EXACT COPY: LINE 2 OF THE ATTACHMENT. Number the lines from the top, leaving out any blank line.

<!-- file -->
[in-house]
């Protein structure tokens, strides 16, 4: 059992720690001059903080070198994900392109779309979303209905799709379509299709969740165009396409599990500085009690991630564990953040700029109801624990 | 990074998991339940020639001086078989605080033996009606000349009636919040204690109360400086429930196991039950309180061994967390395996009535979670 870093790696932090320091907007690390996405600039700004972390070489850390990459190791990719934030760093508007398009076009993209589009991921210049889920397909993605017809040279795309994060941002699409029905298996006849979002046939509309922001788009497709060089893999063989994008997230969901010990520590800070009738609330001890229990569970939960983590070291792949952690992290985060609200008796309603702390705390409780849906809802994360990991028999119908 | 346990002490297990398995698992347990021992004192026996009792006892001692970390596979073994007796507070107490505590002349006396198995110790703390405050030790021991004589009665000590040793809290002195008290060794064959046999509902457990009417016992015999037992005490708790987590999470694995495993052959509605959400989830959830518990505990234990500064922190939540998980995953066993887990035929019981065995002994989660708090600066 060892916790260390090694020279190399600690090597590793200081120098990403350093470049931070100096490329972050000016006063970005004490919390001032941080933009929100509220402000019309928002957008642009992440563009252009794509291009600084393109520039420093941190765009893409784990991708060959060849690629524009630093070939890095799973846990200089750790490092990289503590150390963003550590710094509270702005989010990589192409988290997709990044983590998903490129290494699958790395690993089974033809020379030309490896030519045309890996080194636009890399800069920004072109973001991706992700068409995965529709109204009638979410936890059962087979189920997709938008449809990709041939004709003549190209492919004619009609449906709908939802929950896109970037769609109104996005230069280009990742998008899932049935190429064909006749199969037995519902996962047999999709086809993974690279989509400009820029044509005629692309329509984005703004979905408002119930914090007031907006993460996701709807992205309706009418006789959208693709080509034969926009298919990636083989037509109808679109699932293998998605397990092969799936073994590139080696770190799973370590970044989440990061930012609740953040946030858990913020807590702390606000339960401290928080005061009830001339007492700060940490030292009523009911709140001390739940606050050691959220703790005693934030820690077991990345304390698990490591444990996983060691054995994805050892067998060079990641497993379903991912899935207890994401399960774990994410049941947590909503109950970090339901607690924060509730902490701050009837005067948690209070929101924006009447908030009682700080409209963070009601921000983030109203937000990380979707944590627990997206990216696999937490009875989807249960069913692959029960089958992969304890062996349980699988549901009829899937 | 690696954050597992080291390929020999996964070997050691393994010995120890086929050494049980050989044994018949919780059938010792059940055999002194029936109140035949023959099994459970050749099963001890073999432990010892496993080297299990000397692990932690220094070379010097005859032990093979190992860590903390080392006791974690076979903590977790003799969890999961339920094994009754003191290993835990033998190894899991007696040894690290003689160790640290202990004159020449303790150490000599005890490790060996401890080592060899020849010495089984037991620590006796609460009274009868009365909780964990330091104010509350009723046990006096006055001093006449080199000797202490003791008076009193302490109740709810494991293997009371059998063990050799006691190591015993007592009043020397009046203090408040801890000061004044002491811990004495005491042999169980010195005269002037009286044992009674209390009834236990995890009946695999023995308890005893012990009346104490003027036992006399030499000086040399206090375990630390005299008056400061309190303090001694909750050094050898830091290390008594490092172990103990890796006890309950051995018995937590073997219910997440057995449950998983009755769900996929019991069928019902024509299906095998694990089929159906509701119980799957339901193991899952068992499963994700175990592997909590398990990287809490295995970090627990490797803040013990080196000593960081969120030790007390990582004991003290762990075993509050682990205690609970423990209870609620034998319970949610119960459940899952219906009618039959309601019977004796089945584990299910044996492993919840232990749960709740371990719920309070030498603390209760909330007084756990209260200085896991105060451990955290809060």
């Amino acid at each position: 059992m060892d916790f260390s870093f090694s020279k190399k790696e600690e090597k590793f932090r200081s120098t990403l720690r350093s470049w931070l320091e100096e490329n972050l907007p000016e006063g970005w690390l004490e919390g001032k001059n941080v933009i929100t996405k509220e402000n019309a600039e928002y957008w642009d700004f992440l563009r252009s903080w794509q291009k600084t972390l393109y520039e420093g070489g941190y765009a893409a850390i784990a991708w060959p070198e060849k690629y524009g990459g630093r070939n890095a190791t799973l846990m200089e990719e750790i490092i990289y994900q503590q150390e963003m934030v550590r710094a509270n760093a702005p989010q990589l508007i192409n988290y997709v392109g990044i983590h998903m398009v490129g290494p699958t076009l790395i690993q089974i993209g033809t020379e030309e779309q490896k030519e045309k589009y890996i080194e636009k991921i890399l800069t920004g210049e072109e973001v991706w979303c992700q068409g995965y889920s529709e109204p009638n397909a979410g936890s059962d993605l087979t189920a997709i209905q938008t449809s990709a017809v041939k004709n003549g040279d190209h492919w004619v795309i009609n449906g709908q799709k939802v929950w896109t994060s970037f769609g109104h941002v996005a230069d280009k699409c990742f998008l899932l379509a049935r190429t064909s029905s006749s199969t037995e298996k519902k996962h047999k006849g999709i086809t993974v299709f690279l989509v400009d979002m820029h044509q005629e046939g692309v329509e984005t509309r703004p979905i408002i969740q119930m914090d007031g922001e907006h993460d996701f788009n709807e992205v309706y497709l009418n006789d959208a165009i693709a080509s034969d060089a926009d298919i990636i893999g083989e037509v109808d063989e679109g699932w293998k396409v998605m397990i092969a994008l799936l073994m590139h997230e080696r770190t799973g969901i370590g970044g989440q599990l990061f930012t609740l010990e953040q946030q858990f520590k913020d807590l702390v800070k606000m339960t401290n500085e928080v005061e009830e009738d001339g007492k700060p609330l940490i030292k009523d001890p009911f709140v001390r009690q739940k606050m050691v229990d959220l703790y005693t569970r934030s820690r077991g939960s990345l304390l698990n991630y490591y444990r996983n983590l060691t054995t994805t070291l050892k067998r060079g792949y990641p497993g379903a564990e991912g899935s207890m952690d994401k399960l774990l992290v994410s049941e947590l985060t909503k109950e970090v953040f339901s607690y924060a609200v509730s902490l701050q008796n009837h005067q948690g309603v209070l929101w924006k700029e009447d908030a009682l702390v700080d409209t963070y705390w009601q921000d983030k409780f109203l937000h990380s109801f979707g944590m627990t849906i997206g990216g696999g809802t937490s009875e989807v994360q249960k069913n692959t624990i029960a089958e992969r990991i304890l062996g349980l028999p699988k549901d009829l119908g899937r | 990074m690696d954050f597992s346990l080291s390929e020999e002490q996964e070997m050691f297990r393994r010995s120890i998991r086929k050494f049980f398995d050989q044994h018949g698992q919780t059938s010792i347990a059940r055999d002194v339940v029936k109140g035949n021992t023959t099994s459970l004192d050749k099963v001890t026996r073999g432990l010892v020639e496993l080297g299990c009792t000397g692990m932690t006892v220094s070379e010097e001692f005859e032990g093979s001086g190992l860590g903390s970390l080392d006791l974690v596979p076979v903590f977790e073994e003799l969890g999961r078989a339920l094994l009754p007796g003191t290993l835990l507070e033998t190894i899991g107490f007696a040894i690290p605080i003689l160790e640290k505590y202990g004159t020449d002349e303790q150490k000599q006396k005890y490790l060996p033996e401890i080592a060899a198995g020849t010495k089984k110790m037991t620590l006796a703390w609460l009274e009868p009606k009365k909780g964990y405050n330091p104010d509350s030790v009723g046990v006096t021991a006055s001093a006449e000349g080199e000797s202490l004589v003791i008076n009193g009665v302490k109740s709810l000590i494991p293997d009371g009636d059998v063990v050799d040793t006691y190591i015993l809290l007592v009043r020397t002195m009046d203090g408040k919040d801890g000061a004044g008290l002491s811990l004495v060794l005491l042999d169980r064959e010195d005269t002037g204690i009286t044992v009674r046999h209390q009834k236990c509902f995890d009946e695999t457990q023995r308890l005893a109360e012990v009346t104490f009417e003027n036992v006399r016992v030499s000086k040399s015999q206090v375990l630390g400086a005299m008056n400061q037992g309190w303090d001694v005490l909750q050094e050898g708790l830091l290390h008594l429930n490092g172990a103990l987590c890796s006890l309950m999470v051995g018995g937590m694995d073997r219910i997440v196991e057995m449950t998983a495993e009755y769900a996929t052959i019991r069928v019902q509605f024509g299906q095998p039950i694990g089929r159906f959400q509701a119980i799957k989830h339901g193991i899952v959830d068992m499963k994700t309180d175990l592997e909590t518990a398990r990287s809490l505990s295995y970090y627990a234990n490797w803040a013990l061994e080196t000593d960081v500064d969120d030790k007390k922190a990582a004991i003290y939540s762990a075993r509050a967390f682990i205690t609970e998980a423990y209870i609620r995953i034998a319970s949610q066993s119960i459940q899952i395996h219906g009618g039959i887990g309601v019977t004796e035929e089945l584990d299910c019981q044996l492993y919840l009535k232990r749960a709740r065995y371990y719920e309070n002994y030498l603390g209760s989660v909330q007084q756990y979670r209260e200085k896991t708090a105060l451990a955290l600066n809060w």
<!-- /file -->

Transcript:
């Protein structure tokens, strides 16, 4: 059992720690001059903080070198994900392109779309979303209905799709379509299709969740165009396409599990500085009690991630564990953040700029109801624990 | 990074998991339940020639001086078989605080033996009606000349009636919040204690109360400086429930196991039950309180061994967390395996009535979670 870093790696932090320091907007690390996405600039700004972390070489850390990459190791990719934030760093508007398009076009993209589009991921210049889920397909993605017809040279795309994060941002699409029905298996006849979002046939509309922001788009497709060089893999063989994008997230969901010990520590800070009738609330001890229990569970939960983590070291792949952690992290985060609200008796309603702390705390409780849906809802994360990991028999119908 | 346990002490297990398995698992347990021992004192026996009792006892001692970390596979073994007796507070107490505590002349006396198995110790703390405050030790021991004589009665000590040793809290002195008290060794064959046999509902457990009417016992015999037992005490708790987590999470694995495993052959509605959400989830959830518990505990234990500064922190939540998980995953066993887990035929019981065995002994989660708090600066 060892916790260390090694020279190399600690090597590793200081120098990403350093470049931070100096490329972050000016006063970005004490919390001032941080933009929100509220402000019309928002957008642009992440563009252009794509291009600084393109520039420093941190765009893409784990991708060959060849690629524009630093070939890095799973846990200089750790490092990289503590150390963003550590710094509270702005989010990589192409988290997709990044983590998903490129290494699958790395690993089974033809020379030309490896030519045309890996080194636009890399800069920004072109973001991706992700068409995965529709109204009638979410936890059962087979189920997709938008449809990709041939004709003549190209492919004619009609449906709908939802929950896109970037769609109104996005230069280009990742998008899932049935190429064909006749199969037995519902996962047999999709086809993974690279989509400009820029044509005629692309329509984005703004979905408002119930914090007031907006993460996701709807992205309706009418006789959208693709080509034969926009298919990636083989037509109808679109699932293998998605397990092969799936073994590139080696770190799973370590970044989440990061930012609740953040946030858990913020807590702390606000339960401290928080005061009830001339007492700060940490030292009523009911709140001390739940606050050691959220703790005693934030820690077991990345304390698990490591444990996983060691054995994805050892067998060079990641497993379903991912899935207890994401399960774990994410049941947590909503109950970090339901607690924060509730902490701050009837005067948690209070929101924006009447908030009682700080409209963070009601921000983030109203937000990380979707944590627990997206990216696999937490009875989807249960069913692959029960089958992969304890062996349980699988549901009829899937 | 690696954050597992080291390929020999996964070997050691393994010995120890086929050494049980050989044994018949919780059938010792059940055999002194029936109140035949023959099994459970050749099963001890073999432990010892496993080297299990000397692990932690220094070379010097005859032990093979190992860590903390080392006791974690076979903590977790003799969890999961339920094994009754003191290993835990033998190894899991007696040894690290003689160790640290202990004159020449303790150490000599005890490790060996401890080592060899020849010495089984037991620590006796609460009274009868009365909780964990330091104010509350009723046990006096006055001093006449080199000797202490003791008076009193302490109740709810494991293997009371059998063990050799006691190591015993007592009043020397009046203090408040801890000061004044002491811990004495005491042999169980010195005269002037009286044992009674209390009834236990995890009946695999023995308890005893012990009346104490003027036992006399030499000086040399206090375990630390005299008056400061309190303090001694909750050094050898830091290390008594490092172990103990890796006890309950051995018995937590073997219910997440057995449950998983009755769900996929019991069928019902024509299906095998694990089929159906509701119980799957339901193991899952068992499963994700175990592997909590398990990287809490295995970090627990490797803040013990080196000593960081969120030790007390990582004991003290762990075993509050682990205690609970423990209870609620034998319970949610119960459940899952219906009618039959309601019977004796089945584990299910044996492993919840232990749960709740371990719920309070030498603390209760909330007084756990209260200085896991105060451990955290809060």